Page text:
In fact, The Congressional Budget Office just came out with their "score" of the President's proposal. Their report estimates that raising the minimum wage from $7.25 to $10.10 per hour will only reduce the number of people in poverty by 900,000. A 40 percent increase in the minimum wage that the President said would lift hard working families out of poverty will instead, according to the CBO report, result in only 19 percent of the benefits going to households in poverty. In contrast, households that earn more than three times the poverty level capture 29 percent of the total gains. Raising the minimum wage is just not a good anti-poverty measure.

If this is a problem that needs addressing, the more logical approach is to increase the Earned Income Tax Credit. Raising the minimum wage forces business owners and their customers to bear the cost of an income redistribution scheme when neither the customers nor business owners are guaranteed to be richer than the workers getting the raise (especially given that 22 percent of the redistribution will be to families making over $75,000 per year). Further, as much as 90 percent of all the benefits will go to households already above the poverty line.

The Earned Income Tax Credit was specifically designed to provide targeted income support to working families who were not earning enough to reach an adequate standard of living. Increasing the EITC would ensure that the extra income redistribution would go only to those truly in need (especially if the IRS cracked down on the fraud in the program). Using the EITC would also mean that the bill would go to all taxpayers, which would mean that poor families that go out to eat at fast food restaurants would pay very little of an increase in the EITC compared to their burden if the minimum wage is increased and business owners subsequently raise their prices.

So if the minimum wage is at a fairly normal level historically and raising the minimum wage is an inefficient way to help the poor, why is President Obama calling for Congress to raise the minimum wage? The answer is most likely unions. Many union contracts have clauses in them that give the union workers either an automatic raise when the minimum wage is increased or the right to renegotiate their contracts. Given that unions are the largest donors to and supporters of the Democratic Party, President Obama needs to keep them happy.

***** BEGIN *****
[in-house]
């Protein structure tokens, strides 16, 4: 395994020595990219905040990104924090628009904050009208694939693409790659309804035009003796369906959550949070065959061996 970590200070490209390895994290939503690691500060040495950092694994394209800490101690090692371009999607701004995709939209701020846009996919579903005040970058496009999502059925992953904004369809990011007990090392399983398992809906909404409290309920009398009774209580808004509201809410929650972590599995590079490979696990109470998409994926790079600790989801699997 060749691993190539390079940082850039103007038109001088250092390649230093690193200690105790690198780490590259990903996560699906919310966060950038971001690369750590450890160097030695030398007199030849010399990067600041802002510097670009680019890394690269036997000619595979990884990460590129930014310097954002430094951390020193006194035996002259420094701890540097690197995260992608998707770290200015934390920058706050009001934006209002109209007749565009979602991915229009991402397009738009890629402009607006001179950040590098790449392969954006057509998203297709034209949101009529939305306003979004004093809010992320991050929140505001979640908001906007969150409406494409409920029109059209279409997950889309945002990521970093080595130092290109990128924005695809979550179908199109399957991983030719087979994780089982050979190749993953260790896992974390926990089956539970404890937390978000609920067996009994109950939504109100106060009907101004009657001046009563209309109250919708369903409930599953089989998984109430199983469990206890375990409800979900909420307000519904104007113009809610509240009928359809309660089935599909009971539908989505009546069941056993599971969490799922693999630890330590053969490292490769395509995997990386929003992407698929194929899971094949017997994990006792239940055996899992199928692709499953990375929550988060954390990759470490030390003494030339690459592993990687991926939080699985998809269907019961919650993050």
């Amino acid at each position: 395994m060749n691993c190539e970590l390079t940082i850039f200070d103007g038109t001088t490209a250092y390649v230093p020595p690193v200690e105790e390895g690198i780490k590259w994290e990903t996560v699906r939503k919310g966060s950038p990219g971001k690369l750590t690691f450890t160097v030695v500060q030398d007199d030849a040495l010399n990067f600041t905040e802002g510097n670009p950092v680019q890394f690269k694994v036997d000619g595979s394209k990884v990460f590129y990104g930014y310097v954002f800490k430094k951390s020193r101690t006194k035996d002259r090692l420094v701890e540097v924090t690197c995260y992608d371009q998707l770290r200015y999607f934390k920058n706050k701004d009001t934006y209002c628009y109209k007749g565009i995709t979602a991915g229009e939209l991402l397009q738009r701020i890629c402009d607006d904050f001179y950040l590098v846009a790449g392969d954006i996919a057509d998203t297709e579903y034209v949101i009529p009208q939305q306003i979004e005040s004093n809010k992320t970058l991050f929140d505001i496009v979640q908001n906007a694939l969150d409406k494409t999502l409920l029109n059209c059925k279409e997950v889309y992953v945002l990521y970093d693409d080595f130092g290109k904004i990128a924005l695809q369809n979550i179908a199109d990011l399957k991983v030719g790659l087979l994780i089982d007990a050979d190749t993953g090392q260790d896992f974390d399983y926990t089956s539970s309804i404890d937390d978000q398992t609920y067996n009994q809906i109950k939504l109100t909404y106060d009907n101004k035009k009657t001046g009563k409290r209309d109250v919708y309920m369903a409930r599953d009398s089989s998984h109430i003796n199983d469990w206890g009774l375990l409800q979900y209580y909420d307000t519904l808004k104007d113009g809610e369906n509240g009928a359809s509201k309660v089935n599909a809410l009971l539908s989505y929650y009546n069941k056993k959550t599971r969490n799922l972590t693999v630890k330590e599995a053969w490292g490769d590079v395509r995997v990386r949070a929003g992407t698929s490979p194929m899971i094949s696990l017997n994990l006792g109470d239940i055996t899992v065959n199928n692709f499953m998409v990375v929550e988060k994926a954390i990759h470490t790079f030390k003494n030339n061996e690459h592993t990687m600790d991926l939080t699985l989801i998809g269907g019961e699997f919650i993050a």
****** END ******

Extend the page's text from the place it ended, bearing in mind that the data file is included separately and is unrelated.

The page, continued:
Raising the minimum wage is not called for by productivity gains or by historical norms. Even the White House's own briefing documents make clear that the minimum wage is a very inefficient way to help the working poor, with the overwhelming majority of benefits accruing to those already well above the poverty line. The Earned Income Tax Credit seems like a more logical way to go.

In his recent State of the Union address, President Obama did call for expanding the EITC to childless workers, a proposal that some Republicans support. Yet, since the speech, all the talk from the White House has been about the minimum wage, not the expansion of the EITC. Union workers do not benefit from increasing the EITC, so President Obama does not seem all that interested in pursuing the more obvious and more obtainable solution.

Perhaps after he gives enough speeches about the minimum wage to make the unions happy, the President will work with Congress to expand the EITC and actually address the problem he claims to want to fix.

Jeffrey Dorfman is a professor of economics at the University of Georgia, and the author of the e-book, Ending the Era of the Free Lunch